Effect of phenotypic switching on biofilm traits in Candida tropicalis.Microb Pathog. 2020 Jun 17; 149:104346.MP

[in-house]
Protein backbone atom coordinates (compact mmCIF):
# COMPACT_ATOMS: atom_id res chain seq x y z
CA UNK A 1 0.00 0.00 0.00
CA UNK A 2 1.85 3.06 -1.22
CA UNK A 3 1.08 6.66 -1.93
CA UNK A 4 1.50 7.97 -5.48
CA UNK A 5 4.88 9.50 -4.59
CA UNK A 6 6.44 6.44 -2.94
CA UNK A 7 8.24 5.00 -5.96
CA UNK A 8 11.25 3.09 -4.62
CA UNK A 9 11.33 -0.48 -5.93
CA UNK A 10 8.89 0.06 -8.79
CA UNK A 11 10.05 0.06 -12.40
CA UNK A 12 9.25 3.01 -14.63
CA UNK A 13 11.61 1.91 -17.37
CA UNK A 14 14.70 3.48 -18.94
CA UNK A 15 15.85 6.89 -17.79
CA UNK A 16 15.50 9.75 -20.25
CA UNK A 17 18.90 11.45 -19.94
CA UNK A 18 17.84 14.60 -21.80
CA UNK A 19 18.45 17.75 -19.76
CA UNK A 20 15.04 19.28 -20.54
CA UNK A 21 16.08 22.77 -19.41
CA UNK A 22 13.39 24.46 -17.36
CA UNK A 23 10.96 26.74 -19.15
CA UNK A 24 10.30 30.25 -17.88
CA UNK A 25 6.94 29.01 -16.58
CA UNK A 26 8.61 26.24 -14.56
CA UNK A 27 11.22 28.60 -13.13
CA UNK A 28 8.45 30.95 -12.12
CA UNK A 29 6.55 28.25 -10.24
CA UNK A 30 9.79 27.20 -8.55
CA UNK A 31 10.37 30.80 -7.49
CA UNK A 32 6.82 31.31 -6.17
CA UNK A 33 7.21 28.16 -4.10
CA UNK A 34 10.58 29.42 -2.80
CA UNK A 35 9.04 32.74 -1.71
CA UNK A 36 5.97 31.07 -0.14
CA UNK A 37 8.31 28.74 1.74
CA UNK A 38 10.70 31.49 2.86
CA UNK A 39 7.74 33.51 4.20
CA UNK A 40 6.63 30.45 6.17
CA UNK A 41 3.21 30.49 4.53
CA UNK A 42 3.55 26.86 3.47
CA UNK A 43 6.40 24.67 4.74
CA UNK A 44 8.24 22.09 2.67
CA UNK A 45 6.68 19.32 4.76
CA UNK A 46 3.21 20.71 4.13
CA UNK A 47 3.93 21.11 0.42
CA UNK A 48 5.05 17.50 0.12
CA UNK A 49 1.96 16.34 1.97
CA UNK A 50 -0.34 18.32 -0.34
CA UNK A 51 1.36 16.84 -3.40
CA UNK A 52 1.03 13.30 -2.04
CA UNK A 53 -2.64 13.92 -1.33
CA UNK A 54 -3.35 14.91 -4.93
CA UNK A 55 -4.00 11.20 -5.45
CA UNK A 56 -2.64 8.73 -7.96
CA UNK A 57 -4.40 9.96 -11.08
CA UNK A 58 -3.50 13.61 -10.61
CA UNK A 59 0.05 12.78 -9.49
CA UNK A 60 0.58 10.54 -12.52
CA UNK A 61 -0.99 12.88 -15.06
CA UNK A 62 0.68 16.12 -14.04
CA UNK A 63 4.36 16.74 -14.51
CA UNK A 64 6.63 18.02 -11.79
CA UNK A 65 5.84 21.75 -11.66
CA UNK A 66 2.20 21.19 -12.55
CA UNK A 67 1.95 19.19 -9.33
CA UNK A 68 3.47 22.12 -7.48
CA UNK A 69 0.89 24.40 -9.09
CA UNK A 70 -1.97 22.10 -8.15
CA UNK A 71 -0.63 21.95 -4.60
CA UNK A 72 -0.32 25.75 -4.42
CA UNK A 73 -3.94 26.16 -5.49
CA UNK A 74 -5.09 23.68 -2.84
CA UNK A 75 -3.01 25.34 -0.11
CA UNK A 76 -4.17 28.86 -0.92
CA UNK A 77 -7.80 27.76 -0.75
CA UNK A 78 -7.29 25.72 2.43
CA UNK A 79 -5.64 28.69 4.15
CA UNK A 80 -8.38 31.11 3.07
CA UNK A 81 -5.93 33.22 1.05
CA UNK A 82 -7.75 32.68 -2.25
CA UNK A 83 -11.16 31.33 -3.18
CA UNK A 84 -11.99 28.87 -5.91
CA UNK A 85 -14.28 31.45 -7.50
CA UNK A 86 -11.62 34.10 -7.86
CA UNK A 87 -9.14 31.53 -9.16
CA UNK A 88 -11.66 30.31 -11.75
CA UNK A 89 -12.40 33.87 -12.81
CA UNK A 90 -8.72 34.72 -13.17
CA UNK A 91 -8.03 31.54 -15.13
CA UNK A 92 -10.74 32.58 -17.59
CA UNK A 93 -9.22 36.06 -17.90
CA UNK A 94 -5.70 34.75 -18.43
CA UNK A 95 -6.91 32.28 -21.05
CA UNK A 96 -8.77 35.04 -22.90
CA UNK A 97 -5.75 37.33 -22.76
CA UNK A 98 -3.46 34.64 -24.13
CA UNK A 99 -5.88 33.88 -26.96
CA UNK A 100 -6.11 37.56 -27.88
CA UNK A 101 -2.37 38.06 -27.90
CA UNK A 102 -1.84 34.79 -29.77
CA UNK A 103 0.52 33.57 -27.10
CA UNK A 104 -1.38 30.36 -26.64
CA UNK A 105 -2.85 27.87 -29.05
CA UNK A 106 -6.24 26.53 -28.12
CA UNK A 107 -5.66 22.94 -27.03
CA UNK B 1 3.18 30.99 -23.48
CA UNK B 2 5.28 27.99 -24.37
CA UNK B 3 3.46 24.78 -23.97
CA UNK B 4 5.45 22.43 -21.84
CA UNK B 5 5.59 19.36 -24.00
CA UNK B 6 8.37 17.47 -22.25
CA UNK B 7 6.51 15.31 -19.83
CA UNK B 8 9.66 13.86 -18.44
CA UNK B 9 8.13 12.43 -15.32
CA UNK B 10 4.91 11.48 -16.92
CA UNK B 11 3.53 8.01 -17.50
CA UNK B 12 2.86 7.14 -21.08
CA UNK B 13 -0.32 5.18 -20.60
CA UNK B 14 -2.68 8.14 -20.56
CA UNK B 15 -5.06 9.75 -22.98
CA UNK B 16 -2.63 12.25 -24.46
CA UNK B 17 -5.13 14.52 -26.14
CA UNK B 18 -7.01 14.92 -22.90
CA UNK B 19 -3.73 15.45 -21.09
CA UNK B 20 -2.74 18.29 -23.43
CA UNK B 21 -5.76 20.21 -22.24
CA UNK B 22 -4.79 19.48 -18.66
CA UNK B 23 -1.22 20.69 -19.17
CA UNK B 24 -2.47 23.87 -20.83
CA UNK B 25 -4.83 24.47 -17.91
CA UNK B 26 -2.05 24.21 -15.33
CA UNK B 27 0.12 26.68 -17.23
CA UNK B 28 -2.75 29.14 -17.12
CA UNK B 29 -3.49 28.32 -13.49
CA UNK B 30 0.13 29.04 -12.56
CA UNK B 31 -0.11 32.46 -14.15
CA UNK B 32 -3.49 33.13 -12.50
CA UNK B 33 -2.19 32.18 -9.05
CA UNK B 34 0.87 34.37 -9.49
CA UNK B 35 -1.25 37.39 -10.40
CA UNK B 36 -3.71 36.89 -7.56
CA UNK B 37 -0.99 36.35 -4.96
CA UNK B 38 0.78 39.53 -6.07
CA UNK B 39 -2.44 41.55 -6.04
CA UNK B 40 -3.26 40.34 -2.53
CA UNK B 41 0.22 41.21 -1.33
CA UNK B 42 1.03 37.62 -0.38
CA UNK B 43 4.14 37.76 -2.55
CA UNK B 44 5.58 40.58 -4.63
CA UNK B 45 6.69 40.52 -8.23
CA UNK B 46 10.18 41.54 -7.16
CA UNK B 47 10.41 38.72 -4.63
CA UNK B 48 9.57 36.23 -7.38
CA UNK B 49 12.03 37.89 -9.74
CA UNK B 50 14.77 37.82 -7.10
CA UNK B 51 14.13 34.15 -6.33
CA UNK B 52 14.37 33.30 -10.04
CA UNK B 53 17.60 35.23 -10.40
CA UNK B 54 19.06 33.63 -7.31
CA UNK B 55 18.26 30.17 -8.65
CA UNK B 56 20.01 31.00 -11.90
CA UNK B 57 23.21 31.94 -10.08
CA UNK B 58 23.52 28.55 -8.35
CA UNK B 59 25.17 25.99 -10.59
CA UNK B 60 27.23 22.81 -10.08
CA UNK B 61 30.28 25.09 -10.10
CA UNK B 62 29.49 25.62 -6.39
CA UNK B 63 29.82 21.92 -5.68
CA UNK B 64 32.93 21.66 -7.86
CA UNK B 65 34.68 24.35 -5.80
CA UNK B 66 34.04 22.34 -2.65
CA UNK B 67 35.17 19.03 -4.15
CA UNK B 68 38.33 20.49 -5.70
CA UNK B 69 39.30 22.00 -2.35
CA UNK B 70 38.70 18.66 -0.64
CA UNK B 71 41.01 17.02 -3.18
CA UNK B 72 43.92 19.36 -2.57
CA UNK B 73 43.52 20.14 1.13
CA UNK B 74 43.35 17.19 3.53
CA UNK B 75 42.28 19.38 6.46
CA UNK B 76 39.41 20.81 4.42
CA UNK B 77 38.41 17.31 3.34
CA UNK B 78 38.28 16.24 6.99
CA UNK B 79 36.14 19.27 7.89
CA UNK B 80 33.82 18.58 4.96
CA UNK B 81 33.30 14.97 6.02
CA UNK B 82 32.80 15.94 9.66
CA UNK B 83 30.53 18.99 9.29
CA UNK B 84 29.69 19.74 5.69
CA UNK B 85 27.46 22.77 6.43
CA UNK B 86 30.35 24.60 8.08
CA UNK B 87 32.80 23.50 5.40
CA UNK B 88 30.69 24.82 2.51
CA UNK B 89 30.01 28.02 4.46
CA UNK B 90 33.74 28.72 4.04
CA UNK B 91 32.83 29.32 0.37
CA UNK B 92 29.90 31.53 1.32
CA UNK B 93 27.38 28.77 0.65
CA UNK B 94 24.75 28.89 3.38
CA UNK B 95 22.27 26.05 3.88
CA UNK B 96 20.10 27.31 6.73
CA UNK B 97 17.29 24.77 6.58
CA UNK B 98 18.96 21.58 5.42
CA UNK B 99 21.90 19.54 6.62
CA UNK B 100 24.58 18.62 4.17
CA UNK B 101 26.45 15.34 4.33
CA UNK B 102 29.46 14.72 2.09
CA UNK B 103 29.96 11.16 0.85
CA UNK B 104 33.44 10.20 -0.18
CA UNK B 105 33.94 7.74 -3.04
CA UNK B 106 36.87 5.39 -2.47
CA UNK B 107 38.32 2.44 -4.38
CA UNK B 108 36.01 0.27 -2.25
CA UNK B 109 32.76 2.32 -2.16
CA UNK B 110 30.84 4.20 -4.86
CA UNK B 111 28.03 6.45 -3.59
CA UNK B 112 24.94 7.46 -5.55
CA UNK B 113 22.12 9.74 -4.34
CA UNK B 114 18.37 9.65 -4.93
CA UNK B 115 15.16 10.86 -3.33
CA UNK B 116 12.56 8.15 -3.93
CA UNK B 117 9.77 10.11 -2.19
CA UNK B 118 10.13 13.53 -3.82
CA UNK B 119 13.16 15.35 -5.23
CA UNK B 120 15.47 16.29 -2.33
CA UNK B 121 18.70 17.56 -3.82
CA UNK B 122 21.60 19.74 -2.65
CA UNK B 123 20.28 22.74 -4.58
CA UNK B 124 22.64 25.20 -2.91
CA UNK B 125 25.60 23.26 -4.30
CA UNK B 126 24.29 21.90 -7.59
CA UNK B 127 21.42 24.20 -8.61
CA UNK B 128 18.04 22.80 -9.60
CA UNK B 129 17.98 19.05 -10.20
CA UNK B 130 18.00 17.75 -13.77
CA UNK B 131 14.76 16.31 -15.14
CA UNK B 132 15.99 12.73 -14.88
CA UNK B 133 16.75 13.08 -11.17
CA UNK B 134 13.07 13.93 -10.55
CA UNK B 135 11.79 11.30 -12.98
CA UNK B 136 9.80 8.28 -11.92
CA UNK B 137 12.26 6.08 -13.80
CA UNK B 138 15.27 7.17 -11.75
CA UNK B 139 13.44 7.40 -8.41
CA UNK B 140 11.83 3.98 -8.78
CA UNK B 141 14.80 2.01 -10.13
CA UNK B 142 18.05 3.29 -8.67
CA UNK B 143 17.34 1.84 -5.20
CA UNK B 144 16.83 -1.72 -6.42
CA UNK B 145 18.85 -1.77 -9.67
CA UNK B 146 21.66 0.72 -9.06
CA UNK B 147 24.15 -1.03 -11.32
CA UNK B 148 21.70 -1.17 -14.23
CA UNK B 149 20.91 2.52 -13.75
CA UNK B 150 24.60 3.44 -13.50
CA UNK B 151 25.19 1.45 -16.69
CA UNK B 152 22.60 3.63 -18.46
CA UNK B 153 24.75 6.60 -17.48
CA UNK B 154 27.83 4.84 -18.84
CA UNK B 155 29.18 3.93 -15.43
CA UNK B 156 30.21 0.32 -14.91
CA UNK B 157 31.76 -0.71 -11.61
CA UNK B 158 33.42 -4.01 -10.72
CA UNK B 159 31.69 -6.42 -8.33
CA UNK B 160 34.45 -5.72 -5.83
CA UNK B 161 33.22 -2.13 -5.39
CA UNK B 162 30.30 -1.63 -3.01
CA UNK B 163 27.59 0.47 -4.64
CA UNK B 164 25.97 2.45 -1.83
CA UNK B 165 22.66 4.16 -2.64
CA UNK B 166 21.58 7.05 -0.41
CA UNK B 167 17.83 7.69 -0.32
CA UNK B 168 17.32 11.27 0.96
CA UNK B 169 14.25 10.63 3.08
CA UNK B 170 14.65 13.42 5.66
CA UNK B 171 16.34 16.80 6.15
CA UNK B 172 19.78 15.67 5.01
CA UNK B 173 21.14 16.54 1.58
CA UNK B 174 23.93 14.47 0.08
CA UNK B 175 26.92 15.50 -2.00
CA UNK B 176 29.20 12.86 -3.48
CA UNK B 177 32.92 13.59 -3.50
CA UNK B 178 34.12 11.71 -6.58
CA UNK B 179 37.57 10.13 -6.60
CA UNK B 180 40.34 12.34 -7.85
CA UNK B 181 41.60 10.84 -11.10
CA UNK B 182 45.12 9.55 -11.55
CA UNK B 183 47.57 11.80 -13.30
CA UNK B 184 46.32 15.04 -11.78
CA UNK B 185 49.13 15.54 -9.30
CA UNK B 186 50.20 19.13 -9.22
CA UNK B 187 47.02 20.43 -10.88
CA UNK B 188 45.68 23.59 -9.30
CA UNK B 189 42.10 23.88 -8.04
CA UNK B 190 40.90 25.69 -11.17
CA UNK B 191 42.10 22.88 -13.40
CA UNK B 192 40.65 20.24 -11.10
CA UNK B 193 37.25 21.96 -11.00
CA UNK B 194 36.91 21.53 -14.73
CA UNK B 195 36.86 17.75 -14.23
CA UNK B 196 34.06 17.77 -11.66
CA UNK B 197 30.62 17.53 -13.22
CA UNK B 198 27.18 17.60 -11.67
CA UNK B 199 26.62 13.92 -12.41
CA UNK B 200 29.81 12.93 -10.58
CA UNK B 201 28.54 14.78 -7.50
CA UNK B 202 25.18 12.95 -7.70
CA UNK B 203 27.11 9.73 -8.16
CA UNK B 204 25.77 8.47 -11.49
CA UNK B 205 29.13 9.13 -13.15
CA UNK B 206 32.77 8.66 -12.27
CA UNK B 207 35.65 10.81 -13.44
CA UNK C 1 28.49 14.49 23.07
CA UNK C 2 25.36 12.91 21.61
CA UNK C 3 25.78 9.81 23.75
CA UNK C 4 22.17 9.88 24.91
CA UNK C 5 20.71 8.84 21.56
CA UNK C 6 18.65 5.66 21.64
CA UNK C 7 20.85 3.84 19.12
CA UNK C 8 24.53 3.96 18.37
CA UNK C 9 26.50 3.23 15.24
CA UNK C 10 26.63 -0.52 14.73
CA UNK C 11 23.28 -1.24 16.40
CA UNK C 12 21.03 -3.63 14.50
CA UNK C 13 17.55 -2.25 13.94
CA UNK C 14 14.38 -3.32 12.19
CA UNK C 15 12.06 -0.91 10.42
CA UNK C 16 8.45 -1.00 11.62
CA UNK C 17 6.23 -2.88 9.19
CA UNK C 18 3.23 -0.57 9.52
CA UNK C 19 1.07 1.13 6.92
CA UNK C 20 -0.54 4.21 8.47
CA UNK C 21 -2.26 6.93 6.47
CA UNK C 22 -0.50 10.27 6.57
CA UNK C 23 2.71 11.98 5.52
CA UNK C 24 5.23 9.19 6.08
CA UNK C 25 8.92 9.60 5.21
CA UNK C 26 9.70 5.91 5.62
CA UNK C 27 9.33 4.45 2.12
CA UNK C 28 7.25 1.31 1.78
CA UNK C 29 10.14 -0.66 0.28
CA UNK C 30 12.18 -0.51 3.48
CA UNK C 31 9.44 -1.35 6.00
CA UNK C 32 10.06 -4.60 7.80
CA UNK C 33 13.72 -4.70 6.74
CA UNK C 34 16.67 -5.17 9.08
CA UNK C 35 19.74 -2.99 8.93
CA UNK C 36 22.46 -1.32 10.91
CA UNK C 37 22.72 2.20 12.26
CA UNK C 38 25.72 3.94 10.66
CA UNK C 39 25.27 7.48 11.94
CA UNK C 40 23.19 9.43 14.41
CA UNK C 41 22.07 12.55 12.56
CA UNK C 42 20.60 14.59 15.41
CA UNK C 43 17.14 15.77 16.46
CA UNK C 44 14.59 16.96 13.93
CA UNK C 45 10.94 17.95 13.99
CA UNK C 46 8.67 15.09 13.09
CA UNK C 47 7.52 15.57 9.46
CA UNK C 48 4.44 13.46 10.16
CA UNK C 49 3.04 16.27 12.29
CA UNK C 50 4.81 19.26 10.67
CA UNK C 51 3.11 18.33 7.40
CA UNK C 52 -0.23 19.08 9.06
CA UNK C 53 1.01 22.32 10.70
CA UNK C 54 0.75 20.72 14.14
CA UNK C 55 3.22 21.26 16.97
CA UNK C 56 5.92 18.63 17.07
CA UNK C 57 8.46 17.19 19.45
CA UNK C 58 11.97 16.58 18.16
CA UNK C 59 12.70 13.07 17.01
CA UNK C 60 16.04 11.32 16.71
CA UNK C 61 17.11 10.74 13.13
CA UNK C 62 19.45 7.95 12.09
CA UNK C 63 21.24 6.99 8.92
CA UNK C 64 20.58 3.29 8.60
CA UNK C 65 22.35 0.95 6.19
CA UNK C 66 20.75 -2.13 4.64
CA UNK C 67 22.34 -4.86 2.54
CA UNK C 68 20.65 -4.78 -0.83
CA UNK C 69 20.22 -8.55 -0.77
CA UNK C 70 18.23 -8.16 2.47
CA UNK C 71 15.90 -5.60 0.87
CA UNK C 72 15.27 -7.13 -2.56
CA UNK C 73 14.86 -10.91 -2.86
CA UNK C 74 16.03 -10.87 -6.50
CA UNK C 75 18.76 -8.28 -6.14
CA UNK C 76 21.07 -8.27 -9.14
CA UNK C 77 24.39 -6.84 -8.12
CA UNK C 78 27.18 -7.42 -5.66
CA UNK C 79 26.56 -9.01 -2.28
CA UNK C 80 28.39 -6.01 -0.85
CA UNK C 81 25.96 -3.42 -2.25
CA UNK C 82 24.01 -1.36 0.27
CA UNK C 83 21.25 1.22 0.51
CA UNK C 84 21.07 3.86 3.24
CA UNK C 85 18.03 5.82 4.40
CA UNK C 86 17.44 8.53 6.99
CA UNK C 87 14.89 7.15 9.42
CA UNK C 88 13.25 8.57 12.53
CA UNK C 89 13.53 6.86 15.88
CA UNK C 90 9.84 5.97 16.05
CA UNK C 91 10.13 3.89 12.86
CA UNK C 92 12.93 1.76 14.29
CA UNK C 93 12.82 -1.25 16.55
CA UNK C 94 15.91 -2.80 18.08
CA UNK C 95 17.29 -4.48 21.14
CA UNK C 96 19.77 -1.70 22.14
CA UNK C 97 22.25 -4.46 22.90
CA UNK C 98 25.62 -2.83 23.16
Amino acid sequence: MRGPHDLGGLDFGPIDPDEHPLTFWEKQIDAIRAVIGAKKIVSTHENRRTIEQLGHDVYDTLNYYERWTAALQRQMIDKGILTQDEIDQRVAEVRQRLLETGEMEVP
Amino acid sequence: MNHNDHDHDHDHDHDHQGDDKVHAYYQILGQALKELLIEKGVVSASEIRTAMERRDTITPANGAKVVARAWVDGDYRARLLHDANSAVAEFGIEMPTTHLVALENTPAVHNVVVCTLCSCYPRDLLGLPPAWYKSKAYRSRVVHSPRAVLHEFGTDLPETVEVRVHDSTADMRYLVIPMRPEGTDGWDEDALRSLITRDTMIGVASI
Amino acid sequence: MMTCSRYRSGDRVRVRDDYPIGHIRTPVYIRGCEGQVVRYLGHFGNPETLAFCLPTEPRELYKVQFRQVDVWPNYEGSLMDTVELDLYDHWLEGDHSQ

Candida tropicalis can undergo multiple forms of phenotypic switching. We have reported a switching system in C. tropicalis that is associated with changes in virulence attributes. We aimed to assess biofilm formation by distinct switch states of C. tropicalis and evaluate whether their sessile cells exhibit altered virulence traits. C. tropicalis strains included the parental phenotype (a clinical isolate) and four switch phenotypes (crepe, rough, revertant of crepe and revertant of rough). Biofilm formation and adhesion capability of sessile cells on polystyrene were assessed through quantification of total biomass. Filamentous forms were characterized by direct counting of sessile cells. A virulence assay was conducted using the Galleria mellonella infection model. Switch variants (crepe and rough) and their revertant counterparts produced higher biofilm biomass (P < 0.05) than the parental strain. Additionally, filamentous forms were enriched among sessile cells of switched strains compared to those observed for sessile cells of the parental strain, with the exception of the revertant of rough. Sessile cells of switched strains showed higher adhesion to polystyrene compared to the parental strain. Sessile cells of the crepe variant and its revertant strain (RC) exhibited higher virulence against G. mellonella larvae than sessile cells of the parental strain. Our findings indicate that switching events in C. tropicalis affect biofilm development and that sessile cells of distinct switch states may exhibit increased adhesion ability and enhanced virulence towards G. mellonella larvae.